Sen. Dick Durbin (D-IL) noted the discrepancy between Taylor and Jennings’ responses and called out Jennings for abusing executive privilege. Jennings responded: “I respect [Taylor's] decision…but I simply do not intend to disobey a directive from the President.”
Jennings’ stonewalling is an attempt to further muddle the administration’s role in the attorney scandal. As Leahy asked Taylor last month, “what is the White House so intent on hiding?“:
I do note your answer that you did not discuss these matters with the president and to the best of your knowledge he was not involved is going to make some nervous at the White House because it seriously undercuts his claim of executive privilege if he was not involved. … Your testimony today under oath bolsters that impression. And that really shows, again, that the White House counsel’s broad instruction is not only unprecedented, but it’s unsound. … This broad invocation of the notion of executive privilege to obstruct Congress from learning the truth leads one to believe it’s part of a cover-up.
Paul Kiel adds that today, Jennings wouldn’t even answer what his job description is.
Transcript: Read more
Brian Beutler explains why there are so few outlets available here at YearlyKos:
The McCormick Convention Center is, unsurprisingly, operated by a series of labor groups who, working hand in hand, rip apart the building and put it back together to fit the needs of whichever group happens to be renting space here. So for YearlyKos, the teamsters, and the plumbers, and the electricians all come in to haul partitions, and divert piping, and… lay wiring. One catch is, of course, that the more wiring you need, the more you have to pay. The other, less obvious catch, is that any wiring you try to do yourself–running extension chords and power strips across the room–might well violate your contract and cost you a big fine. So the result is a lot of dead laptop batteries. At a frickin’ blogger convention.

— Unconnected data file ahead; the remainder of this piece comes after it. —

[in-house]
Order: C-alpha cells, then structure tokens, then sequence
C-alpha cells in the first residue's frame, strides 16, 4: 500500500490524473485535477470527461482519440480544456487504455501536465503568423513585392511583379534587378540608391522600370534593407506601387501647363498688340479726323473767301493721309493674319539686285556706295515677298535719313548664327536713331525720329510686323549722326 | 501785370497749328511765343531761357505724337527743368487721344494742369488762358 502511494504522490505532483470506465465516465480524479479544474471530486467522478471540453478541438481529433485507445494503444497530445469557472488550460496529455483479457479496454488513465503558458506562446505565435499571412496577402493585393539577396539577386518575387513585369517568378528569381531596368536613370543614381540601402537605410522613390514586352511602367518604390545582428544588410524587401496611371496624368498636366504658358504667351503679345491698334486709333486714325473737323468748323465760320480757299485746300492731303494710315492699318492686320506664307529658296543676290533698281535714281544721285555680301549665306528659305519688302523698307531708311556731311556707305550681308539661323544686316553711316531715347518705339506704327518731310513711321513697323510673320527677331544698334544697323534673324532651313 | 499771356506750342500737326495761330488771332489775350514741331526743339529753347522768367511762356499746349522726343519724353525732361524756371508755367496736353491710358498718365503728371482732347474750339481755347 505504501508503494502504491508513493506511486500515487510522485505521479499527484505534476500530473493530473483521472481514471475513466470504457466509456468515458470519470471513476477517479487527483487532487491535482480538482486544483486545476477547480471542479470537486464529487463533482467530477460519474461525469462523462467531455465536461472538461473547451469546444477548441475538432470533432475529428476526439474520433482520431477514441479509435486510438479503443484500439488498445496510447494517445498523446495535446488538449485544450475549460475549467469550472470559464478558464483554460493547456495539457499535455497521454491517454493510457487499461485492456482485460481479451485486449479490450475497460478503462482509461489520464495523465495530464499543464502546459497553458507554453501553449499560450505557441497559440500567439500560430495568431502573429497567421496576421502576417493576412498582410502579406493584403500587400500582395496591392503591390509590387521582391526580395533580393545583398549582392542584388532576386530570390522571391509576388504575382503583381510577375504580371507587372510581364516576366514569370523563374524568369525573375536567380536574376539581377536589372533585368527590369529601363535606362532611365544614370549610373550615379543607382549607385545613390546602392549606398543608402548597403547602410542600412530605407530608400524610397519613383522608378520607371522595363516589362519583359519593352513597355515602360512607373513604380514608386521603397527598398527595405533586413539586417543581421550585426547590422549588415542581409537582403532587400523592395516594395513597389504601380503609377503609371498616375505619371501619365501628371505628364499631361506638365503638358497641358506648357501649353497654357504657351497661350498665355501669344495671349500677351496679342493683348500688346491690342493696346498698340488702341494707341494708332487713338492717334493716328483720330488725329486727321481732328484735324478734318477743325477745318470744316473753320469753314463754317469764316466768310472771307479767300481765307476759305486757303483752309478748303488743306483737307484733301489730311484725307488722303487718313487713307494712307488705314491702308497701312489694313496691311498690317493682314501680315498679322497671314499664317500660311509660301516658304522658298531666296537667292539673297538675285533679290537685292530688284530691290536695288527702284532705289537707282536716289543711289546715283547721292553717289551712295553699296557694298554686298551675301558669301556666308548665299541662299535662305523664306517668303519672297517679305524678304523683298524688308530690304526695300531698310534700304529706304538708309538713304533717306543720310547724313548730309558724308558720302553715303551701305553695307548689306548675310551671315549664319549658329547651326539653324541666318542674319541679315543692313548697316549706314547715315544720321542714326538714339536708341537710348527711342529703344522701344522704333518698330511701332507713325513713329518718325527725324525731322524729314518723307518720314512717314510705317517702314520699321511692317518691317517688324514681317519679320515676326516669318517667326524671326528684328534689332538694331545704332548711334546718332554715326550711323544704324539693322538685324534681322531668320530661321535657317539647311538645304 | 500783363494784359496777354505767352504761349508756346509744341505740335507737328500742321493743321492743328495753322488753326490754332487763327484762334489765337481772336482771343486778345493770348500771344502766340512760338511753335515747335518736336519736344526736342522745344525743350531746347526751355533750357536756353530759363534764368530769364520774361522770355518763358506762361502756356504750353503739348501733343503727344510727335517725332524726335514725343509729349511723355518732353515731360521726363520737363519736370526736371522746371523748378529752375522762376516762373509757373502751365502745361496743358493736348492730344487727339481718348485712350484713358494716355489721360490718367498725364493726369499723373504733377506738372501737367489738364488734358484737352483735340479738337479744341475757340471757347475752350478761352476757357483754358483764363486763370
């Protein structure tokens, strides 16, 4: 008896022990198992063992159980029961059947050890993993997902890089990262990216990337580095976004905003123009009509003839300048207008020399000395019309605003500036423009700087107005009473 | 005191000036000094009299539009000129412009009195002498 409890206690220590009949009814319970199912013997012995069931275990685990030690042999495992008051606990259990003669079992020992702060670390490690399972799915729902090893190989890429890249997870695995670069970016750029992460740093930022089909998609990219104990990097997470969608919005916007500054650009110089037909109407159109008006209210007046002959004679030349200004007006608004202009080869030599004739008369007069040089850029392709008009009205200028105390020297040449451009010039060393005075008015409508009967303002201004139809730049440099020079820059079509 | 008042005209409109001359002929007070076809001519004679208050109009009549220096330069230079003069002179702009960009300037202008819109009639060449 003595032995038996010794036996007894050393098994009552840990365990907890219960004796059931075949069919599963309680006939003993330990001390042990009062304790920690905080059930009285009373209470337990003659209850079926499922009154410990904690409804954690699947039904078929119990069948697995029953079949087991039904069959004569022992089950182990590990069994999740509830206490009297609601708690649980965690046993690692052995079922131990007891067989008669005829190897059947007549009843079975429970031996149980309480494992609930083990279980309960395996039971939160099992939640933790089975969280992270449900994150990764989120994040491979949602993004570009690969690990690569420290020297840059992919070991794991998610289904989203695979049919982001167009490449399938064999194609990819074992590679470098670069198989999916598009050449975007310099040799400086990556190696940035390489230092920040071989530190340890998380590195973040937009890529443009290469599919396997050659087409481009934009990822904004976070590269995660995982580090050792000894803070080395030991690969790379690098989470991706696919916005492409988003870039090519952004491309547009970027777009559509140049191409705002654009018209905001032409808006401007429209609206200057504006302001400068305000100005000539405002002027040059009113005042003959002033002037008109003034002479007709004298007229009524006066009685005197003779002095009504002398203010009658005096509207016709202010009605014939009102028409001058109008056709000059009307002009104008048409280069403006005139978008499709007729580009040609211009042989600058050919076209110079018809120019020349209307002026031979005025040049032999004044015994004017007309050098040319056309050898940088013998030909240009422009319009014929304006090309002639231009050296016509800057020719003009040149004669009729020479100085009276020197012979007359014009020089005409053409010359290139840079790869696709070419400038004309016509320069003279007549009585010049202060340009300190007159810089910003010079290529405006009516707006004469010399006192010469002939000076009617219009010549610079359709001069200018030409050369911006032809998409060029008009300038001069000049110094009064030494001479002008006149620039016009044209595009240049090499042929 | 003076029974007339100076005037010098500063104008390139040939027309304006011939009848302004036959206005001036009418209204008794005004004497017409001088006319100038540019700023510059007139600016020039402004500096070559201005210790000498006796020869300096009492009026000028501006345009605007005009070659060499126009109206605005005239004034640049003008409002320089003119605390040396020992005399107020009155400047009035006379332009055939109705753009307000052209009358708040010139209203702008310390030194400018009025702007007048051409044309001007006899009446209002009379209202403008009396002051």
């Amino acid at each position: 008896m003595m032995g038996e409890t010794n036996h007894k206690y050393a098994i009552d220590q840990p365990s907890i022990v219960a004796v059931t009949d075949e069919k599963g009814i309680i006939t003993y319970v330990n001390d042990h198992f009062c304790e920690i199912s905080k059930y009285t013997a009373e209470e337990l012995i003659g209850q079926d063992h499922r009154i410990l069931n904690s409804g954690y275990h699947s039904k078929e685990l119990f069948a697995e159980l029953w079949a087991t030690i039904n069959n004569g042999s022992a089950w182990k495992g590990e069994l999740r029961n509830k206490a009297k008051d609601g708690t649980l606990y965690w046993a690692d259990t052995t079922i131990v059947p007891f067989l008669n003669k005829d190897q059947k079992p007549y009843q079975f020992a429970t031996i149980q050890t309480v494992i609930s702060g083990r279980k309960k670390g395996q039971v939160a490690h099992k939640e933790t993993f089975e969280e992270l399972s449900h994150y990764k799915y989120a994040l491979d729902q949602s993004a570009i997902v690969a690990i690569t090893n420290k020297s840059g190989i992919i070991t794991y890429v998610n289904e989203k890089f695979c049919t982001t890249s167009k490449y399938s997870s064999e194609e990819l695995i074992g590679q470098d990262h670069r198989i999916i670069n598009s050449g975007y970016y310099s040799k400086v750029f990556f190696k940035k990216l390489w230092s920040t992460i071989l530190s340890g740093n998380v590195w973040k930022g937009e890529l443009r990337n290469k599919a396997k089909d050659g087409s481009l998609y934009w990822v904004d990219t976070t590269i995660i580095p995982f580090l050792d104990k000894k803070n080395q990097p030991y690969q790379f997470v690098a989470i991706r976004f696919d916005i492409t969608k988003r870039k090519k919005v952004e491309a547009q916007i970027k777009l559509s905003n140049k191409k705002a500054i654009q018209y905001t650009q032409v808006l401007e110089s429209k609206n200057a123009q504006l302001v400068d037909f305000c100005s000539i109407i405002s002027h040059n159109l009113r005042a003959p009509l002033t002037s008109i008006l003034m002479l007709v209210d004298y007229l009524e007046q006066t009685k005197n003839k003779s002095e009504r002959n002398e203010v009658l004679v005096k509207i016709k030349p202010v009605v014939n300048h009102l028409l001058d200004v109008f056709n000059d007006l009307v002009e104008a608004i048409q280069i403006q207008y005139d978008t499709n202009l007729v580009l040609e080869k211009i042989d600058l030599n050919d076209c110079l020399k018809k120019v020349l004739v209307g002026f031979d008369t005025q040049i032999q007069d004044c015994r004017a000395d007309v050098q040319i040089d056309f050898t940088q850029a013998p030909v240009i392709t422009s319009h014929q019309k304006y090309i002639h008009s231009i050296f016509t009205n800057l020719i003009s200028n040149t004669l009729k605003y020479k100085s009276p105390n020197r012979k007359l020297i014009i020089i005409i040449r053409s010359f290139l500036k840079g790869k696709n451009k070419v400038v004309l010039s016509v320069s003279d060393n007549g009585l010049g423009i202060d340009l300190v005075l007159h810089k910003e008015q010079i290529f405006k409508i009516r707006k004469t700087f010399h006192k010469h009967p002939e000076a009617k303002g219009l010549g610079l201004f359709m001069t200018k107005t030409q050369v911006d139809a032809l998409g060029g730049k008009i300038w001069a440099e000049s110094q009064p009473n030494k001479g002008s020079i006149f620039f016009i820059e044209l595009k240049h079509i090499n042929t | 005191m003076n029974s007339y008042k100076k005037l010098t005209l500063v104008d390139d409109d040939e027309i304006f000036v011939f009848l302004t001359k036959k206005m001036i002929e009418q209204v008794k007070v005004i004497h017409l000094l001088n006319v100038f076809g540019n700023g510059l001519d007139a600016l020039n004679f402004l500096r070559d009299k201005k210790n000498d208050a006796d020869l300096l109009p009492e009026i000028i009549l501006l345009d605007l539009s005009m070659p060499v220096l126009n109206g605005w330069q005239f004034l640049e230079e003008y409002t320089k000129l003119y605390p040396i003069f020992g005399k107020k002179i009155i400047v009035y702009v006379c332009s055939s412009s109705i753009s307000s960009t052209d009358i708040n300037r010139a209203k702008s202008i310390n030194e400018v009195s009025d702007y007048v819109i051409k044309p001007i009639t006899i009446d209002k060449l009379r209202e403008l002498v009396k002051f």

But now here’s the catch. At his booth, John Edwards has three seemingly unauthorized power strips (one of which is pictured above) and Barack Obama has one. Hillary Clinton’s booth, by contrast, is clean, proving once again that experience makes a difference.
The panelists at the FCC discussion told a story about a teenage girl getting arrested for filming a 20 second clip of Transformers in order to encourage her brother to go see the movie. I almost didn’t believe it, or at least felt like the anecdote must have been exaggerated in some way, but Dave Weigel looked it up and it all checks out: “Sejas faces up to a year in jail and a fine of up to $2,500 when she goes to trial this month in the July 17 incident.”
If you’ve ever read progressive blogs then no doubt you, like me, have heard complaints about the netroots being stereotyped as all full of Matt Yglesias types: young, male, persons. The complaints are always backed up with statistics, but actually attending the conference really brings it home. By eyeball, the attendee pool here is whiter than the United States as a whole (and certainly whiter than the Democratic Party voting base as a whole) and does seem to include fewer genuinely old people, but it’s a very, very, very mixed-aged group of very normal looking people.
Markey [D-MA] said in a statement yesterday that he decided to pull his amendment after consulting with House Speaker Nancy Pelosi (D-Calif.), even though he believed he had the votes to move the legislation. While Pelosi personally favored a CAFE standard of 35 miles per gallon, industry lobbyists said she did not whip votes on the legislation and it appeared Markey was not assured of the votes needed to pass the bill.
Sad, really. This is a centerpiece of any energy or climate legislation — and much of the heavy lifting had already been done to get Senate approval.
Markey is touting a fallback strategy: